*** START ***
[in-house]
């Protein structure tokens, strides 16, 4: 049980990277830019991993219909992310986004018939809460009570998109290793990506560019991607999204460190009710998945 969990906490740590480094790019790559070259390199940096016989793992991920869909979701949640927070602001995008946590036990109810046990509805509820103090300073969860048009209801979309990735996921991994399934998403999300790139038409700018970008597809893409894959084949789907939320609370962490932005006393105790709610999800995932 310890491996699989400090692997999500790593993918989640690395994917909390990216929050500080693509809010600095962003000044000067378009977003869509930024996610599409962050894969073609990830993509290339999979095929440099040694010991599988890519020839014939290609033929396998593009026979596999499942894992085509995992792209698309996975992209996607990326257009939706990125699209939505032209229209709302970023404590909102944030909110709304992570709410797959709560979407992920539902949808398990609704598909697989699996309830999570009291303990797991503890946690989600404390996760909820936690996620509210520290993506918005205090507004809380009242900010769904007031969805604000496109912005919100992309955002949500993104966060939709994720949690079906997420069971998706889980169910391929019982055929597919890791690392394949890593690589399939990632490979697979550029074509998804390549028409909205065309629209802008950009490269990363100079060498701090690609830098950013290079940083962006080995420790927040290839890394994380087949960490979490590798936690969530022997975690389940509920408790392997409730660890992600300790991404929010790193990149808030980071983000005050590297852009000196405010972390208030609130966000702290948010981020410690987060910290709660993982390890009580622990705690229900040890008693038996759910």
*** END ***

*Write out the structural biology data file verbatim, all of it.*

[in-house]
């Protein structure tokens, strides 16, 4: 049980990277830019991993219909992310986004018939809460009570998109290793990506560019991607999204460190009710998945 969990906490740590480094790019790559070259390199940096016989793992991920869909979701949640927070602001995008946590036990109810046990509805509820103090300073969860048009209801979309990735996921991994399934998403999300790139038409700018970008597809893409894959084949789907939320609370962490932005006393105790709610999800995932 310890491996699989400090692997999500790593993918989640690395994917909390990216929050500080693509809010600095962003000044000067378009977003869509930024996610599409962050894969073609990830993509290339999979095929440099040694010991599988890519020839014939290609033929396998593009026979596999499942894992085509995992792209698309996975992209996607990326257009939706990125699209939505032209229209709302970023404590909102944030909110709304992570709410797959709560979407992920539902949808398990609704598909697989699996309830999570009291303990797991503890946690989600404390996760909820936690996620509210520290993506918005205090507004809380009242900010769904007031969805604000496109912005919100992309955002949500993104966060939709994720949690079906997420069971998706889980169910391929019982055929597919890791690392394949890593690589399939990632490979697979550029074509998804390549028409909205065309629209802008950009490269990363100079060498701090690609830098950013290079940083962006080995420790927040290839890394994380087949960490979490590798936690969530022997975690389940509920408790392997409730660890992600300790991404929010790193990149808030980071983000005050590297852009000196405010972390208030609130966000702290948010981020410690987060910290709660993982390890009580622990705690229900040890008693038996759910």